Monday, August 9, 2010

Once Upon A Time in Mumbai....A Reel Adoption of the Real...Doesn't it leave scopes for such stories to be retold in reality again?

Recently there has been much hue and cry over the newly released movie ‘Once Upon a Time in Mumbai’, with almost every critic going gaga on it. The movie and its protagonists with their grand attire and caricature, no doubt draw attention. Now that the critics understandably in their 30s or 40s will find nostalgic pleasure while sipping the flavour of so called Classy Seventies, is no wonder.

Image courtsey:

But, the question that should naturally arise is which shade of Classicism is actually reflected throughout the film. Yes, Ajay Devgan with his grand acting prow asserts masculinity silently yet elegantly. Emran Hasmi transmits vibration through the heart of the whole audience in his exercise of his volatile youth that, as history stands witness, often used to take resort to the depth of darkness prevalent at the then Bombay. Kangna sails through like a grand goose. And Randeep Hooda, excels in the role designated to narrate and connect the whole story. The cinematography, script and background score no doubt achieve the concerted success of making a fast flick that captures the era with both its darkness and glitter. One should not even mind the melodramatic aspect in dialogues, considering the time it portrays and the concept of life that these characters in all probability tended to believe in. Nevertheless, it’s a careful documentation of the lives that were born and seen from an angle ruled, if we forget the question of legitimacy, the era.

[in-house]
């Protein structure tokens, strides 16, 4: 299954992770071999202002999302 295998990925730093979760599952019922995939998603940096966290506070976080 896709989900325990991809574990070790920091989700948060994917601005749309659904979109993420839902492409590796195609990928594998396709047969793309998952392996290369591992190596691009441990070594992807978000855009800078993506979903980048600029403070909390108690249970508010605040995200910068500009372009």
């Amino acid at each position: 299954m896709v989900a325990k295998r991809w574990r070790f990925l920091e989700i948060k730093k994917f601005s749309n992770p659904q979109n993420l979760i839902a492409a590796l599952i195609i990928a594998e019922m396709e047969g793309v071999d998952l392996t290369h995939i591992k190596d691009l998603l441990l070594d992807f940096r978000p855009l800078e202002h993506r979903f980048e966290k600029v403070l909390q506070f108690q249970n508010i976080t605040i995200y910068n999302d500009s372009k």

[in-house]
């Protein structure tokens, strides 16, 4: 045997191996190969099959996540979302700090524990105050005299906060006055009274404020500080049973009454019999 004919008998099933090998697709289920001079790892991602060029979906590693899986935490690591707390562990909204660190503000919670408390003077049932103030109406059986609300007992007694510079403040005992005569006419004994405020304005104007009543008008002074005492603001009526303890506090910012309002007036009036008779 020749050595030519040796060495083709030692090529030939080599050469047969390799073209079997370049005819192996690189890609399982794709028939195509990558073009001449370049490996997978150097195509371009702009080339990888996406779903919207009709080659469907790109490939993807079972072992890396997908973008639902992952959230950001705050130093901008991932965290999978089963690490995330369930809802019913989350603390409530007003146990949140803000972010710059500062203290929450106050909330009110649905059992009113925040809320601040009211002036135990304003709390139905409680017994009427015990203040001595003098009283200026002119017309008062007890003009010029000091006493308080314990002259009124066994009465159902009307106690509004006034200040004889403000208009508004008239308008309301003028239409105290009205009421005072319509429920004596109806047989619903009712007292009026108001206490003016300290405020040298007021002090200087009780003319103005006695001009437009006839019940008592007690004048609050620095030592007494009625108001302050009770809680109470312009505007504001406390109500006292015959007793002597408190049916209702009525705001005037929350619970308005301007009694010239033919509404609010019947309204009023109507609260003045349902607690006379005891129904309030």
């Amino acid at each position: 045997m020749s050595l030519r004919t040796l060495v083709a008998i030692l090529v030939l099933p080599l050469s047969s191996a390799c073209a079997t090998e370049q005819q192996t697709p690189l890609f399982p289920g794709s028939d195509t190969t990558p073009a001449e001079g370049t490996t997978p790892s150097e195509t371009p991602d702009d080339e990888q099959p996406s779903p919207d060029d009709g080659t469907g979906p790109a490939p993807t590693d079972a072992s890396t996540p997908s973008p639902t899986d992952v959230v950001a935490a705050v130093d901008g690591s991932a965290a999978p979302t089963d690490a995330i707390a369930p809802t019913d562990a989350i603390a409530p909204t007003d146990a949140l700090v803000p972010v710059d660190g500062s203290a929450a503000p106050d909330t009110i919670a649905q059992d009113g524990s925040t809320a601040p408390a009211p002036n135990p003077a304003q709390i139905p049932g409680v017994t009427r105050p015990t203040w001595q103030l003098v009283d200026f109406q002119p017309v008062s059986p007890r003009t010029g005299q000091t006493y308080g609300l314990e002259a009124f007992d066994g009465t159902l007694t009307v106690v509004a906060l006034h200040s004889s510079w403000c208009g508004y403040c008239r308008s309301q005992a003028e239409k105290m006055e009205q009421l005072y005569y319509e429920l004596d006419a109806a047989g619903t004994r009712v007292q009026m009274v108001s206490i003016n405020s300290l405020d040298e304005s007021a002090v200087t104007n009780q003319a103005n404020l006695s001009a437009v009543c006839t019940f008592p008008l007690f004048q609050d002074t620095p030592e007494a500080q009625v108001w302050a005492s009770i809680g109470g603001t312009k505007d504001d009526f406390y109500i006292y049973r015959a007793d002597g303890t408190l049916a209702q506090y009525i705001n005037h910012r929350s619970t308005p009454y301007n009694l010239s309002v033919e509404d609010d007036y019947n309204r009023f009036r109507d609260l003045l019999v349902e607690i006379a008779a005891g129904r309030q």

But, has this history not been told and retold a several times by now? Have we not been constantly fed by such Underworld stories for almost a decade now? One may argue, that though there have many such films they differ in treatment and presentation. Yes, they do. And of course some of them went to be huge box office success while some others could not see luck. Earlier, films like Vastav captured the rise of a gun tottering gangster, while Ram Gopal Verma’s Company documented a gangster’s journey to become a dreaded don. Further, Verma’s another flick Sarkar sought to legitimize a don’s dominance over the city by portraying him as a messiah. Similarly the film in question also deals with something different. It puts into document the rise of an orphan boy into the glittering darkness of Bombay Underworld, and then gradually proceeds to trace the change or diversion in the character of the dark world itself, where the business involves more than just smuggling a few articles and eventually engages mercenary professionalism and ruthlessness. And there is no denial that in the process it also advocates for the practice of at least a few morals or ethics, though the message may well be overshadowed by the apparent gloss and glitter of the world that the characters are shown to relish round the clock.